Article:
Asian Rice (Oryza sativa) is truly an ancient food crop, known to have been cultivated and consumed over 7,000 years ago. Both Malayo-Polynesian colonizers from the Pacific Ocean islands, and Arab-Persian colonizers and traders from the Middle East brought Asian Rice to Africa's eastern coast in ancient times. It is not widely known that there are species of rice native to Africa that were cultivated in ancient times in the Western and Central interior parts of the continent before the arrival of Asian Rice. This indigenous variety, African Rice (Oryza glaberrima), sometimes called African Red Rice, has been mostly abandoned by farmers and consumers in favor of the Asian varieties, much of it imported.
What you need
What you do
The typical method of cooking white rice calls for one part rice to two parts water. In Africa it seems that women usually cook rice without measuring. If you use the same pot to cook rice every day you too will soon develop this talent.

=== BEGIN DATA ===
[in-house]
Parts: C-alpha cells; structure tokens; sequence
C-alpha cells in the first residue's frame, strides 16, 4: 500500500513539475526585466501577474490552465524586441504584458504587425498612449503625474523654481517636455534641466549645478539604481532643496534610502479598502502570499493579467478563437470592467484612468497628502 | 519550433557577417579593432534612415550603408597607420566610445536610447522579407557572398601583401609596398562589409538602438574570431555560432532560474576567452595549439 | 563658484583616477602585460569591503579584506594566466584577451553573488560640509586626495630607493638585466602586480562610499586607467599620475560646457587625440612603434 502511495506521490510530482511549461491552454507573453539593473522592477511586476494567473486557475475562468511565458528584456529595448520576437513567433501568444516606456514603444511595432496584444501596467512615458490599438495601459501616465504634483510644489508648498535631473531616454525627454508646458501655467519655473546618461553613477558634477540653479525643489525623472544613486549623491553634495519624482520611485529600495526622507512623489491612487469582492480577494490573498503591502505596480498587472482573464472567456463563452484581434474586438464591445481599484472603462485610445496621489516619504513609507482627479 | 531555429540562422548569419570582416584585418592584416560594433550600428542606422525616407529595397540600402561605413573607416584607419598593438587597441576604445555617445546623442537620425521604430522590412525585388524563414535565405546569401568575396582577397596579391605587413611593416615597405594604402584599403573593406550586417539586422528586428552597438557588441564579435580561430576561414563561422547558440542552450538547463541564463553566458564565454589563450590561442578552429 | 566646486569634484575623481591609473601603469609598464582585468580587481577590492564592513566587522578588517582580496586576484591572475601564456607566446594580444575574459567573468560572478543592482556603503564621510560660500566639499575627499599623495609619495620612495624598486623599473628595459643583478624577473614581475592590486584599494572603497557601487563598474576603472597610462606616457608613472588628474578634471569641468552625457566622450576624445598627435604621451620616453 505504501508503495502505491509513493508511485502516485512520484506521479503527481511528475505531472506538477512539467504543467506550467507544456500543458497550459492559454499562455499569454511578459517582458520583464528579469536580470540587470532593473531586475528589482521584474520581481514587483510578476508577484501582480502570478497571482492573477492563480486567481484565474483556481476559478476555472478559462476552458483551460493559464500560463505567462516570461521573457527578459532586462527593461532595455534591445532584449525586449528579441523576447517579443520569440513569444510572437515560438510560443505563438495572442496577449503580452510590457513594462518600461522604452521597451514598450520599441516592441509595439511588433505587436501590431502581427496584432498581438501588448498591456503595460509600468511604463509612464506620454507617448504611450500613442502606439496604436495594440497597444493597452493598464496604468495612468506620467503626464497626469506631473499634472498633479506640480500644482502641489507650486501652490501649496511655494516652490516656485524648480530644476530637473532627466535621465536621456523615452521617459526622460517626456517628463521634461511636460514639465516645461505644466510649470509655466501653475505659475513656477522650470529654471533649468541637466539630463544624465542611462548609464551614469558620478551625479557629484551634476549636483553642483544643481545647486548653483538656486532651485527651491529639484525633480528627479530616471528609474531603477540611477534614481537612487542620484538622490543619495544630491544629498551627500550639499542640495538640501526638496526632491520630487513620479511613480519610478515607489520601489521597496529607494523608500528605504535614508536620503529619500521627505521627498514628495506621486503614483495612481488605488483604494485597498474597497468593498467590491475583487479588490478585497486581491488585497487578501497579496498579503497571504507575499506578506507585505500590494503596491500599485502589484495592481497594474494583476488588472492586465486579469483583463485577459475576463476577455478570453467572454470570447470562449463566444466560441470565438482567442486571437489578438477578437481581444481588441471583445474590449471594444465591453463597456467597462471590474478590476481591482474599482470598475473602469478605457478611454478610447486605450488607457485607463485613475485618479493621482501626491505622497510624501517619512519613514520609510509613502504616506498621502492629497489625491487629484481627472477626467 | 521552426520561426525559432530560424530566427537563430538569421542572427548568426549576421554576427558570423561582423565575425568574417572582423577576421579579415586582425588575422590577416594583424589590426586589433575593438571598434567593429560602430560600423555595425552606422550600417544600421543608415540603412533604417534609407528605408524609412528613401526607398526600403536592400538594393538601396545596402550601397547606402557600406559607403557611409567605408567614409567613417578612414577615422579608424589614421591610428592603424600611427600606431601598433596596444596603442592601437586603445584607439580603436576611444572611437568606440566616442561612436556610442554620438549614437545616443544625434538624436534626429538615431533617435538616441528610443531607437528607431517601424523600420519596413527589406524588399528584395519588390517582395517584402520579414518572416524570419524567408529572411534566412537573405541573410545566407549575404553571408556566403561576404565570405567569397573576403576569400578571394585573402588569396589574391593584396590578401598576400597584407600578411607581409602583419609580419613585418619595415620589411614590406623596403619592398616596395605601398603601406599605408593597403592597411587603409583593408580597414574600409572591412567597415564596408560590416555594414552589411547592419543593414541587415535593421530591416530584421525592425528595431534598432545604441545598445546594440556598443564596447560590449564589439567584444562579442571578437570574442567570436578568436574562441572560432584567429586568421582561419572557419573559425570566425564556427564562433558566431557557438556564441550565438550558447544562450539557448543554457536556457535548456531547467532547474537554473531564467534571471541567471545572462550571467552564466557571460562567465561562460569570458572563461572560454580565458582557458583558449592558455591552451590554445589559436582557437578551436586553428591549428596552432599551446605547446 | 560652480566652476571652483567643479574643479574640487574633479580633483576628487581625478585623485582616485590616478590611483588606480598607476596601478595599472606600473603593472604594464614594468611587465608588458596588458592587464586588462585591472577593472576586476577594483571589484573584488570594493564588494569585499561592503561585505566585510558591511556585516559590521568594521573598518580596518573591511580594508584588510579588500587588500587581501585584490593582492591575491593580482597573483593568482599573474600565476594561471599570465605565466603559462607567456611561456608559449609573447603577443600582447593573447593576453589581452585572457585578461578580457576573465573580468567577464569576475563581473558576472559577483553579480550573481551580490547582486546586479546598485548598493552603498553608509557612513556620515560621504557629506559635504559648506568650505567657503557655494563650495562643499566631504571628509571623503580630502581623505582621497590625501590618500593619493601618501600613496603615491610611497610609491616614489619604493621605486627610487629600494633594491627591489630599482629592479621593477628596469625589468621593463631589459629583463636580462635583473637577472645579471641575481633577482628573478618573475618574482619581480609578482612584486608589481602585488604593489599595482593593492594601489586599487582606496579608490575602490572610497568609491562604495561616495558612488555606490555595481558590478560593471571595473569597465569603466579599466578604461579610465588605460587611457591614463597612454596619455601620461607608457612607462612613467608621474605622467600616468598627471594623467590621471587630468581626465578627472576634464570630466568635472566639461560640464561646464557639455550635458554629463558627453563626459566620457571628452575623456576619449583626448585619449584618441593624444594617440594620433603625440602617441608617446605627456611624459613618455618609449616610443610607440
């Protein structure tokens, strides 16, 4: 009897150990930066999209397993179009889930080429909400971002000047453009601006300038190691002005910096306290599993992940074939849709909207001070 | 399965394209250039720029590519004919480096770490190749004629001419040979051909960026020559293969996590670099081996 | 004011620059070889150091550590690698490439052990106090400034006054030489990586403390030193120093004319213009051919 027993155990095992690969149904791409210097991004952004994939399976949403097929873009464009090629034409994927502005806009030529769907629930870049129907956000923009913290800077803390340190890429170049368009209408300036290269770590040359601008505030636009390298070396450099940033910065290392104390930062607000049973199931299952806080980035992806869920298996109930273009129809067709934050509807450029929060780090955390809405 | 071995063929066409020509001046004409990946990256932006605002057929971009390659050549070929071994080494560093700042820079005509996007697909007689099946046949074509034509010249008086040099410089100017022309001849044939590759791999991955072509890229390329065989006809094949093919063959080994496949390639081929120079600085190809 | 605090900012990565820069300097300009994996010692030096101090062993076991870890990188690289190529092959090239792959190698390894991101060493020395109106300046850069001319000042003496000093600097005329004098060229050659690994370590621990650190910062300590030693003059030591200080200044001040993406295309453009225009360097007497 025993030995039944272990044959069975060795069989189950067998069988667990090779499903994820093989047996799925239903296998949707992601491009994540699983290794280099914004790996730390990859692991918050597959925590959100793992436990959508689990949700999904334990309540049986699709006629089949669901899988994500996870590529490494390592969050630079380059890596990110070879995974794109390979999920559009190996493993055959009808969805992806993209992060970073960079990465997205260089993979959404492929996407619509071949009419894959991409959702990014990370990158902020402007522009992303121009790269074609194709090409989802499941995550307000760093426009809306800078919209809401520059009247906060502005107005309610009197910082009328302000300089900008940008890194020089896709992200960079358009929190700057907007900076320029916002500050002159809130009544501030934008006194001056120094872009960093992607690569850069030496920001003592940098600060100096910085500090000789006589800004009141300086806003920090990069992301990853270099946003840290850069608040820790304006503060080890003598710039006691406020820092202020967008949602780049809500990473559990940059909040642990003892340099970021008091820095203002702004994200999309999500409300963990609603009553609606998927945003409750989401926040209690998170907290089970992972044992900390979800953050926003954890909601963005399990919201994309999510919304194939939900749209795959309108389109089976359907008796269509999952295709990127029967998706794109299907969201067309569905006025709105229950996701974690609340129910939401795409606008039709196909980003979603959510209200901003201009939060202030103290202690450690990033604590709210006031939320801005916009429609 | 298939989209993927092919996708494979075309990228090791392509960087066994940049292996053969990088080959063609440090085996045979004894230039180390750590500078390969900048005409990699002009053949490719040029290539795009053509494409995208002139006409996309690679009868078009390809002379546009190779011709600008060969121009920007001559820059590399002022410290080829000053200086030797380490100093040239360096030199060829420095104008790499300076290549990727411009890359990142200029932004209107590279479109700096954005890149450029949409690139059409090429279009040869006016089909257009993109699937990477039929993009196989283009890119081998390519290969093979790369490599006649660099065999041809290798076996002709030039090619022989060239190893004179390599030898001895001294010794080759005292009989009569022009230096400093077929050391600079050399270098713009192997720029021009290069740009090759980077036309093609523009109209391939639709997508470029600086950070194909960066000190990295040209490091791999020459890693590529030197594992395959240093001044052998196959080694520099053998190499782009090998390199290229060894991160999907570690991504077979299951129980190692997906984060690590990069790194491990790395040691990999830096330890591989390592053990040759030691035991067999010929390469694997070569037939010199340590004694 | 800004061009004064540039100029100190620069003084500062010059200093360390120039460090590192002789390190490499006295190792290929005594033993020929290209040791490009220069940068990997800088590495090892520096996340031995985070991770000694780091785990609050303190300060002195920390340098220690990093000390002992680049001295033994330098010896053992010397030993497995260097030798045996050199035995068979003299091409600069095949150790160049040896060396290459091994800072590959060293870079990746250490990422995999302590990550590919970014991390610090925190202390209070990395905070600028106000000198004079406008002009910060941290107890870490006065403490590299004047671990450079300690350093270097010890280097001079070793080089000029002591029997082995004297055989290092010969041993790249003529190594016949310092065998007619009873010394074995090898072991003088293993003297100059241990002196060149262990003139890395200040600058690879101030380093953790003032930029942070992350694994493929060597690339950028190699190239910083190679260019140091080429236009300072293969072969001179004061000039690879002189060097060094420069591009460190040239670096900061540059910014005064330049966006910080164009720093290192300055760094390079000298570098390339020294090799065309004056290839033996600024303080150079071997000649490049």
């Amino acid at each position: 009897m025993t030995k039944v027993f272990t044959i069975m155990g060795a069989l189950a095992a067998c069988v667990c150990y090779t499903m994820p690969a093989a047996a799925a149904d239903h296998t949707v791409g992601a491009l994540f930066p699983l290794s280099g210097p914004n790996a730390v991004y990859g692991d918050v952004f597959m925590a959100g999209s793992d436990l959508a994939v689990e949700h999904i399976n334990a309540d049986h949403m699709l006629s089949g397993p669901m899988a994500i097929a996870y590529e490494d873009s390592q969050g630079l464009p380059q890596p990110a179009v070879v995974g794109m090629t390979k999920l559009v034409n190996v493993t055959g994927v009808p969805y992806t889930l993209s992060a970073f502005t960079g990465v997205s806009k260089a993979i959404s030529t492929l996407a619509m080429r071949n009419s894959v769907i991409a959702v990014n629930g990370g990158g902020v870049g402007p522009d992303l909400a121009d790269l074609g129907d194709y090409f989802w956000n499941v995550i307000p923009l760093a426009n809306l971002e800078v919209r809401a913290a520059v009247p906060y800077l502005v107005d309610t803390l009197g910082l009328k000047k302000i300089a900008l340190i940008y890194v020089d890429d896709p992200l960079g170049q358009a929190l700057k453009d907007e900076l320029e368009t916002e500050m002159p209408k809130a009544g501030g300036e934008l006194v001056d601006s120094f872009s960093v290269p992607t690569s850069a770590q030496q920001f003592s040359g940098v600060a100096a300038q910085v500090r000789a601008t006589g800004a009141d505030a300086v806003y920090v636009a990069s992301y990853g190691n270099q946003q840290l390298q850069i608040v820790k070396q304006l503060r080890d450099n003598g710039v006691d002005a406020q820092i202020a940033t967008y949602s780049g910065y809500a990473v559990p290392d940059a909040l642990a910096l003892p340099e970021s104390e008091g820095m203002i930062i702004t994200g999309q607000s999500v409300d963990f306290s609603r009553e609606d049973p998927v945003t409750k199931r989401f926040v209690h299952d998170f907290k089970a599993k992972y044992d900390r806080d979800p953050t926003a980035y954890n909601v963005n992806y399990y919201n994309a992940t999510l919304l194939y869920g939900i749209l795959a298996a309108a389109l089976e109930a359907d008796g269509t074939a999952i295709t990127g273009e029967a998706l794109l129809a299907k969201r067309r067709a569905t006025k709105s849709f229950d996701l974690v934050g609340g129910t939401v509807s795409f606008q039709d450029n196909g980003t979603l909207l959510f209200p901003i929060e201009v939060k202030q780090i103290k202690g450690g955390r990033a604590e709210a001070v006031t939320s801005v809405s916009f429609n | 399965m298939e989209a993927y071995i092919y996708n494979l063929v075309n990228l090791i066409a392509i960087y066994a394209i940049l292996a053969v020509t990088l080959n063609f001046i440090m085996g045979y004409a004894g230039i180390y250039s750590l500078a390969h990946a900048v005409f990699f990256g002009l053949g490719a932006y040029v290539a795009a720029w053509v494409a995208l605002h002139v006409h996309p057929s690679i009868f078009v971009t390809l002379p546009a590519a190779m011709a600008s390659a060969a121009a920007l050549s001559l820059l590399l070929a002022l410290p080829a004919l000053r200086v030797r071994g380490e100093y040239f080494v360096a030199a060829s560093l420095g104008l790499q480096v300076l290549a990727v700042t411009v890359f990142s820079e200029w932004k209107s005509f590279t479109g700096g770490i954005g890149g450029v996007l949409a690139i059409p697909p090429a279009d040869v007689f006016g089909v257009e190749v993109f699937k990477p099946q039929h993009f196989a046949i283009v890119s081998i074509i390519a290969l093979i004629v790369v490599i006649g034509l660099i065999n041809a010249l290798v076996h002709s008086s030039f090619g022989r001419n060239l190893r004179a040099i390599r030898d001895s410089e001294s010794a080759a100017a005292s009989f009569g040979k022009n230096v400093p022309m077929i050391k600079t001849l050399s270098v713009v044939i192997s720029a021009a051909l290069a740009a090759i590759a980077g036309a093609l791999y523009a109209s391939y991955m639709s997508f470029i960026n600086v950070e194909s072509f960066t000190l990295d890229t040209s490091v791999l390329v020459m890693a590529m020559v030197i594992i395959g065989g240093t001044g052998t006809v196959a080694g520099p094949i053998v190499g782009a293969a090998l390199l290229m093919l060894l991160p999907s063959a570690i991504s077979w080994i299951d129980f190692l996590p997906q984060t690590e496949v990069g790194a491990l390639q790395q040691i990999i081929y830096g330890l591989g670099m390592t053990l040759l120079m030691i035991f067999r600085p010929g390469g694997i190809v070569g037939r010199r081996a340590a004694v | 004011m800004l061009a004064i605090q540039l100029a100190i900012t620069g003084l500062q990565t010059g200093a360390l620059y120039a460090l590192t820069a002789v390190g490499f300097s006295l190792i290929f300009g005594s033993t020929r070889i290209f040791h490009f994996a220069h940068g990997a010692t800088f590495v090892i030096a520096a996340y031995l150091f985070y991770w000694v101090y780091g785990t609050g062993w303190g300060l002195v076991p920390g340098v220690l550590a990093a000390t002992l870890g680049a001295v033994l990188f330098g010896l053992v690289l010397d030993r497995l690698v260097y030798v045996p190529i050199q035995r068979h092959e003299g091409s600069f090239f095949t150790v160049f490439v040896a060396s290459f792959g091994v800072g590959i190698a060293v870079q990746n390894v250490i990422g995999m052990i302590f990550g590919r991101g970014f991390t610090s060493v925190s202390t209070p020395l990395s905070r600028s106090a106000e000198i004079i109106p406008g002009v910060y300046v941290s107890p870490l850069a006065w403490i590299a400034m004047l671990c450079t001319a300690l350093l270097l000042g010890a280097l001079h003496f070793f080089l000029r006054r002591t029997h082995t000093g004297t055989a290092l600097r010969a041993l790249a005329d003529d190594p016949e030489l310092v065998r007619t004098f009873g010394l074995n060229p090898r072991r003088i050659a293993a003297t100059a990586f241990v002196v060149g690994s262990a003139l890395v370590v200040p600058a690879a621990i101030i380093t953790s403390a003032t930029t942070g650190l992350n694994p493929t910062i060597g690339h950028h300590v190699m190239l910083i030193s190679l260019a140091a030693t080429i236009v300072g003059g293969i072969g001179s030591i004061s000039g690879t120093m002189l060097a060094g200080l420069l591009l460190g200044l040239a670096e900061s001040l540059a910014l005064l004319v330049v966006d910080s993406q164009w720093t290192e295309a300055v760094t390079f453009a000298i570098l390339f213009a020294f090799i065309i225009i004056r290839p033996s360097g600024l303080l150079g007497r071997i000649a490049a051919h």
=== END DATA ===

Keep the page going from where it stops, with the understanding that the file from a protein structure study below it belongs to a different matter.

More about Rice in the Rare Recipes pages:
Richard F. Burton describes red rice being cultivated in Eastern Africa in The Lake Regions of Central Africa: A Picture of Exploration (New York: Harper & Brothers, 1860; reprinted by Dover Publications, and by Scholarly Press):
[In Western Unyamwezi] Rice of the red quality--the white is rare and dear--grows with a density and a rapidity unknown in Eastern Unyamwezi. [Chapter XI - We Conclude the Transit of Unyamwezi]
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Congo Cookbook recipes using Rice